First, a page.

Amazon’s billionaire founder Jeff Bezos flies into space next month
© Reuters. FILE PHOTO: Jeff Bezos, President and CEO of Amazon and owner of the Washington Post, speaks at the Economic Club of Washington DC’s Milestone Celebration Dinner in Washington, DC, September 13, 2018. REUTERS / Joshua Roberts / File Photo
(Reuters) – Amazon’s billionaire founder Jeff Bezos said Monday that he and his brother Mark will make the first manned spaceflight for his rocket company Blue Origin next month.
“I’ve dreamed of going into space since I was five years old. On July 20, I’ll take this trip with my brother,” said Bezos, one of the richest people in the world, in an Instagram post.
Bezos, who will step down as head of Amazon (NASDAQ 🙂 on July 5, will join the winner in an auction for a seat on Blue Origin’s first spaceflight.
Bezos, billionaires Elon Musk and Richard Branson, have invested billions of dollars in their rocket startups, but Bezos will be the first of the three to actually take a rocket developed by his own company into space.
The Blue Origin spacecraft, which is supposed to carry Bezos and others, has completed 15 test flights, none of which had passengers on board.
Blue Origin closed the first round of auctions last month and said it had received more than 5,200 bidders from 136 countries without announcing the highest bid from the round.
According to the Blue Origin website, the current highest bid in the current second auction round was $ 2.8 million. (www.blueorigin.com)
His new Shepard rocket-and-capsule combination is supposed to fly six passengers autonomously more than 100 km above the earth into suborbital space, high enough to experience a few minutes of weightlessness and the curvature of the planet in front of the pressurized capsule see returns to earth under parachutes.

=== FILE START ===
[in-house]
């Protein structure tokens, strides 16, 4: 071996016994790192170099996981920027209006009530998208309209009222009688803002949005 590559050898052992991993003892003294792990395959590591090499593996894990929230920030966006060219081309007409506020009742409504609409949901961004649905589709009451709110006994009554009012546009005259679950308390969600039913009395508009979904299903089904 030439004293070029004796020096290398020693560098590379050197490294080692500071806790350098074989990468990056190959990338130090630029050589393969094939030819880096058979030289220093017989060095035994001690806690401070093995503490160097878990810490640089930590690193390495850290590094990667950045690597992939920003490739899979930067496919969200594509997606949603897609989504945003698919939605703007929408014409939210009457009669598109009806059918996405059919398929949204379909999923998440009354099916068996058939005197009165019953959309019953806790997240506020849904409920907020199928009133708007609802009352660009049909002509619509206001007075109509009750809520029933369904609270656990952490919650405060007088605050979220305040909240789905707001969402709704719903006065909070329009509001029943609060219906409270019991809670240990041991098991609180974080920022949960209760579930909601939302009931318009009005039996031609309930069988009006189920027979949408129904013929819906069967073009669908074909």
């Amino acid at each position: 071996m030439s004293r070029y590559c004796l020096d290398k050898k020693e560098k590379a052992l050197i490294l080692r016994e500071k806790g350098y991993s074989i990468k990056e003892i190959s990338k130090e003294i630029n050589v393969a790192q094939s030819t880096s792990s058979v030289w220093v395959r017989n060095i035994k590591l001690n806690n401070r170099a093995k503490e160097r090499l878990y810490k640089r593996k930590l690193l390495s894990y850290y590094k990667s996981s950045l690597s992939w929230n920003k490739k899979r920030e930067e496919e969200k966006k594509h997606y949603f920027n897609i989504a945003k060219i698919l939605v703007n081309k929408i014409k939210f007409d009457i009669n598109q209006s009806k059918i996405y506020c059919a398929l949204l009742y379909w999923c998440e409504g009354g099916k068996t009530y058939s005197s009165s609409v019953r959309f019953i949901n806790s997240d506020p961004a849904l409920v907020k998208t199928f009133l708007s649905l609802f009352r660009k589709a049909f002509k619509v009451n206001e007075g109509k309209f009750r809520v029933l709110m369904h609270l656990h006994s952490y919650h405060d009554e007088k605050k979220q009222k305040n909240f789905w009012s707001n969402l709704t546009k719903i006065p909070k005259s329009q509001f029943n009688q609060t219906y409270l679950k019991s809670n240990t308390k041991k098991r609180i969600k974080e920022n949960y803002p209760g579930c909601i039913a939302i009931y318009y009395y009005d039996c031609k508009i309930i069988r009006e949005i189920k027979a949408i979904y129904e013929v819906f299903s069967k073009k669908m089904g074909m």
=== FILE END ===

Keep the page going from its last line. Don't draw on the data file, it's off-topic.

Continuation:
The capsule has six observation windows and is almost three times the size of a Boeing (NYSE 🙂 747 jetliner and the largest ever deployed in space, Blue Origin said.
Bezos’ rocket startup plans its first suborbital sightseeing trip on July 20, a milestone in a competition that heralds a new era in private commercial space travel.
The startup planned to bill passengers at least $ 200,000 for the ride, based on an assessment of Branson’s Virgin Galactic Holdings (NYSE 🙂 Inc’s competing plans and other considerations, Reuters reported in 2018, but its mindset might have changed.
Global insurers are just getting started when it comes to space coverage. Life insurers don’t ask about space tourism or exclude it from their cover.
“You will sign this disclaimer and, unless there is gross negligence or willful misconduct, there is unfortunately no financial recovery if you do not survive,” said Richard Parker of Assure Space, a unit of AmTrust Financial.
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